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See also: protéase

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EnglishEdit

 
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EtymologyEdit

prote(in) +‎ -ase

PronunciationEdit

NounEdit

protease (plural proteases)

  1. (biochemistry) An enzyme that cuts or cleaves proteins.
    • 1903 November 2, S. G. Hedin, “On the presence of a proteolytic enzyme in the normal serum of the ox”, in The Journal of Physiology, volume 30, number 2, page 195:
      As a matter of fact the casein protease digests boiled and coagulated serum far more easily than unboiled serum, as set forth by the following experiments.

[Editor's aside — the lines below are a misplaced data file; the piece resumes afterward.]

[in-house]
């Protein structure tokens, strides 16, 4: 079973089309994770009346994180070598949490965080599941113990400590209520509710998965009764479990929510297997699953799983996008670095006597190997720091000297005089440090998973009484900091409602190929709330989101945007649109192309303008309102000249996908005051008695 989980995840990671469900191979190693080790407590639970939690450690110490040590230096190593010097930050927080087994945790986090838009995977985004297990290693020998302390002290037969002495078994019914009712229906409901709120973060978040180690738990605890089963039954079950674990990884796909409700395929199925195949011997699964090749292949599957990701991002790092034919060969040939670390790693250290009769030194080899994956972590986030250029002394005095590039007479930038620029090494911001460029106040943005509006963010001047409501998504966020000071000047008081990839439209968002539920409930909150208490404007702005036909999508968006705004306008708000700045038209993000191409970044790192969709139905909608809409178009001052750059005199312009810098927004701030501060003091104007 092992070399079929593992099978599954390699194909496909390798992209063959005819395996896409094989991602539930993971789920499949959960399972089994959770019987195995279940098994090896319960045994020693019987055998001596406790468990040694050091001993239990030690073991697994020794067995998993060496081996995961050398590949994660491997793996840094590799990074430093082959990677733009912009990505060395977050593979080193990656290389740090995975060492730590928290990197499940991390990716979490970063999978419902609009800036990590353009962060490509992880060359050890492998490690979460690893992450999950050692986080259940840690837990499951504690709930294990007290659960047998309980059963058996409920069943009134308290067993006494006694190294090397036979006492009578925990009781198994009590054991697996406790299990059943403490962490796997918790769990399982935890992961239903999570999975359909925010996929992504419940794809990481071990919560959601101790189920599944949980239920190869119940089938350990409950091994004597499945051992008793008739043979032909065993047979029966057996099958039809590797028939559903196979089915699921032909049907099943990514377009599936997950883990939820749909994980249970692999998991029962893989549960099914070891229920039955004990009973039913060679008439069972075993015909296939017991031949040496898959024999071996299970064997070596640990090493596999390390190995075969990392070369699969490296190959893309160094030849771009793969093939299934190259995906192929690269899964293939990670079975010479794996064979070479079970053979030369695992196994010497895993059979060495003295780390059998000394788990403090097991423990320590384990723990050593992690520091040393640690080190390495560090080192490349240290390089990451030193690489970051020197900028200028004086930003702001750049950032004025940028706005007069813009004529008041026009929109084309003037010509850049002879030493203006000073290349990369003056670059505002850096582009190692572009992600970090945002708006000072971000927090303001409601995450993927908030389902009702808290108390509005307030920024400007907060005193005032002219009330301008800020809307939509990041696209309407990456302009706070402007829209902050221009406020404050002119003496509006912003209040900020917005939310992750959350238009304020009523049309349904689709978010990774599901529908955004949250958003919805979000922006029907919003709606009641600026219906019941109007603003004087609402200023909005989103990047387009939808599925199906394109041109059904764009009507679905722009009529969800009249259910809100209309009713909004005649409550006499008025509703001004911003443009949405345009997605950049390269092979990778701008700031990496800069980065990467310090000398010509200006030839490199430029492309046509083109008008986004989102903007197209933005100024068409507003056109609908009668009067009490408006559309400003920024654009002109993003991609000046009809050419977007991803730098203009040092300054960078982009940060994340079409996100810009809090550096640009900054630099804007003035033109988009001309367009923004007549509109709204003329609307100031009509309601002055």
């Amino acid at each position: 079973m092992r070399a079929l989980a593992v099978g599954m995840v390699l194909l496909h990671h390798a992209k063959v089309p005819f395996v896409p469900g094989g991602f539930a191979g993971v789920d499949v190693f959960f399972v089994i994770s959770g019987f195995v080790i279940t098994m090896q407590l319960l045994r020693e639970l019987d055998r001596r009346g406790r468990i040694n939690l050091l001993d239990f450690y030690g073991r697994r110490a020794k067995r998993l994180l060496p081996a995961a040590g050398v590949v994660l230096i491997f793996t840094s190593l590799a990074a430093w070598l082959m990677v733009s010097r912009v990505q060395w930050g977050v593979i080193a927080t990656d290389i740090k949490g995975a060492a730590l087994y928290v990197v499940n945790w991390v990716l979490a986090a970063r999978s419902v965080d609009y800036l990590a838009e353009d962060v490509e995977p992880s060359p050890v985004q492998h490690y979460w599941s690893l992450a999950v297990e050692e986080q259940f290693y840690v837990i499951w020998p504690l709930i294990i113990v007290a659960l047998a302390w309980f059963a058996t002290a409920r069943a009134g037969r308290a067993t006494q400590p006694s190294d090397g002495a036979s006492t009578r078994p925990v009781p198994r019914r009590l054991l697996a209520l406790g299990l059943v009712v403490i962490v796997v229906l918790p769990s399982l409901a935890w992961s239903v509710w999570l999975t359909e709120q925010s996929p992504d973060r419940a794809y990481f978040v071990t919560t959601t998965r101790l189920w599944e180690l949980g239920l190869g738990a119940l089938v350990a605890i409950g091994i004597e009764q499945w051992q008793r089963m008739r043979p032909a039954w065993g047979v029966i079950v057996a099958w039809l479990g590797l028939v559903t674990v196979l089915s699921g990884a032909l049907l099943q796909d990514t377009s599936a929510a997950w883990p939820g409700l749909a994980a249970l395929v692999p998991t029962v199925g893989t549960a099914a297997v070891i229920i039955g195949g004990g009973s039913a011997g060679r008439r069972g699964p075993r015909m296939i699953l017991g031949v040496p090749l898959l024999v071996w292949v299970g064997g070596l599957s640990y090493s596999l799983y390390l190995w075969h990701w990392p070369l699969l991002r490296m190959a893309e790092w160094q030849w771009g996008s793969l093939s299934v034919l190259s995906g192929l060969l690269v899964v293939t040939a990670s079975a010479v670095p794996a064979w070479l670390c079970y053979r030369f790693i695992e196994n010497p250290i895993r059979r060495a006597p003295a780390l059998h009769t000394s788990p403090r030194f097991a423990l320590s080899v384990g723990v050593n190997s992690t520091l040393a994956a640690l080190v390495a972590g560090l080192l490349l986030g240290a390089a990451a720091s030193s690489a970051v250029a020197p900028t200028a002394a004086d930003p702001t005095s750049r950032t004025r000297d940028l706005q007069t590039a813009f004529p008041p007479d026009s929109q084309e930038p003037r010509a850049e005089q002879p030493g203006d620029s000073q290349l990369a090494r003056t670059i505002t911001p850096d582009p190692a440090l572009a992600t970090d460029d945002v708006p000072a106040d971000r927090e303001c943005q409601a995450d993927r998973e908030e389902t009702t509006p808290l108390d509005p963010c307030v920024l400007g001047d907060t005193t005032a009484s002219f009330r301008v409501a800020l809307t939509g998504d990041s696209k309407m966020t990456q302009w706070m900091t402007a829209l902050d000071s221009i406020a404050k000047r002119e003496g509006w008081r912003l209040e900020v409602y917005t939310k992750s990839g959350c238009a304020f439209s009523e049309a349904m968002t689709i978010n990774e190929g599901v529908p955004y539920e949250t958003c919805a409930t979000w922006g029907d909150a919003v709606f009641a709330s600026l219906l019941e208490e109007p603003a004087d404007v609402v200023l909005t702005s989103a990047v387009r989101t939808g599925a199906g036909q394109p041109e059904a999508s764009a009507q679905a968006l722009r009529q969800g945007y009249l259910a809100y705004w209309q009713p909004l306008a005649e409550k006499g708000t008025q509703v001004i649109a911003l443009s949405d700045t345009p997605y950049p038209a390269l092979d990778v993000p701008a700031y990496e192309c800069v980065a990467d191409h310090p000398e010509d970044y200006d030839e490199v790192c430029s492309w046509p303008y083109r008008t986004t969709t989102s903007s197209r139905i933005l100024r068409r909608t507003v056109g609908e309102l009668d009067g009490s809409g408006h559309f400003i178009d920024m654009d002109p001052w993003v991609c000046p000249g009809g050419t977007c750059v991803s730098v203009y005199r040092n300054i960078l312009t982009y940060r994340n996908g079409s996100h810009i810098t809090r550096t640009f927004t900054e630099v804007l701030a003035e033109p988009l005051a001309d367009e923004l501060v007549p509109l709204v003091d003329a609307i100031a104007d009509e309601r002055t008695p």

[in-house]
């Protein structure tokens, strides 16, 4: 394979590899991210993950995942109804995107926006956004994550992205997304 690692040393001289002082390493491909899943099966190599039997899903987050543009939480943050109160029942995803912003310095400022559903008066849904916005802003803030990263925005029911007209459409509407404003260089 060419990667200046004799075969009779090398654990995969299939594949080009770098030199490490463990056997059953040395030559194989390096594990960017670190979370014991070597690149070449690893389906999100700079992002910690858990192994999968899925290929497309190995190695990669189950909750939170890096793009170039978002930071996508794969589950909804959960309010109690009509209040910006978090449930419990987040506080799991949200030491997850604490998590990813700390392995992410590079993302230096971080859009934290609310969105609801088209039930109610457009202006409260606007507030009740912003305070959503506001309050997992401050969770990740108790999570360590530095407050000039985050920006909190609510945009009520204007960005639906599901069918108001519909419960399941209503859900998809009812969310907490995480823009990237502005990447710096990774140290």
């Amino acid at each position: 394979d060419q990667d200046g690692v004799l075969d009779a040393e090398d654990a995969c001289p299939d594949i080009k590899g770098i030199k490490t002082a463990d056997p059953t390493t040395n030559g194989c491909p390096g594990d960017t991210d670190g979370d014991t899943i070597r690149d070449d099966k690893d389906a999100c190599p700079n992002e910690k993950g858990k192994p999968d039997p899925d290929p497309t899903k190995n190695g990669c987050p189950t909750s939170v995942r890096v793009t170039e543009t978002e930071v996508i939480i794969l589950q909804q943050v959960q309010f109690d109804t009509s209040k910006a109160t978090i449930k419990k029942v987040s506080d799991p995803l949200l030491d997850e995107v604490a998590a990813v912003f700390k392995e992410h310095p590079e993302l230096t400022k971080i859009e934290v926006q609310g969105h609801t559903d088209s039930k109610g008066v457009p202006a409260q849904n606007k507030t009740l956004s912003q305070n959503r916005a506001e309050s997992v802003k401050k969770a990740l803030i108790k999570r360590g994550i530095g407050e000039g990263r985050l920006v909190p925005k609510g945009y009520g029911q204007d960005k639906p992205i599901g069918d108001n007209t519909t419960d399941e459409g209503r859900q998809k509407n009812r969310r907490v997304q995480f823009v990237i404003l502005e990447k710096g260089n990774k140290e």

• 1948 September 20, Margaret R. McDonald, “A method for the preparation of "protease-free" crystalline ribonuclease”, in Journal of General Physiology, volume 32, number 1, page 39:
      All were tested for their ability to clot milk and to hydrolyze denatured hemoglobin, egg albumin, protamine (salmon), histone (calf thymus), and benzoyl-l-arginineamide. In no case was any trace of protease activity detected.

Derived termsEdit

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PortugueseEdit

EtymologyEdit

From proteína (protein) +‎ -ase.

NounEdit

protease f (plural proteases)

  1. (biochemistry) protease (any of a group of enzymes that cleave proteins)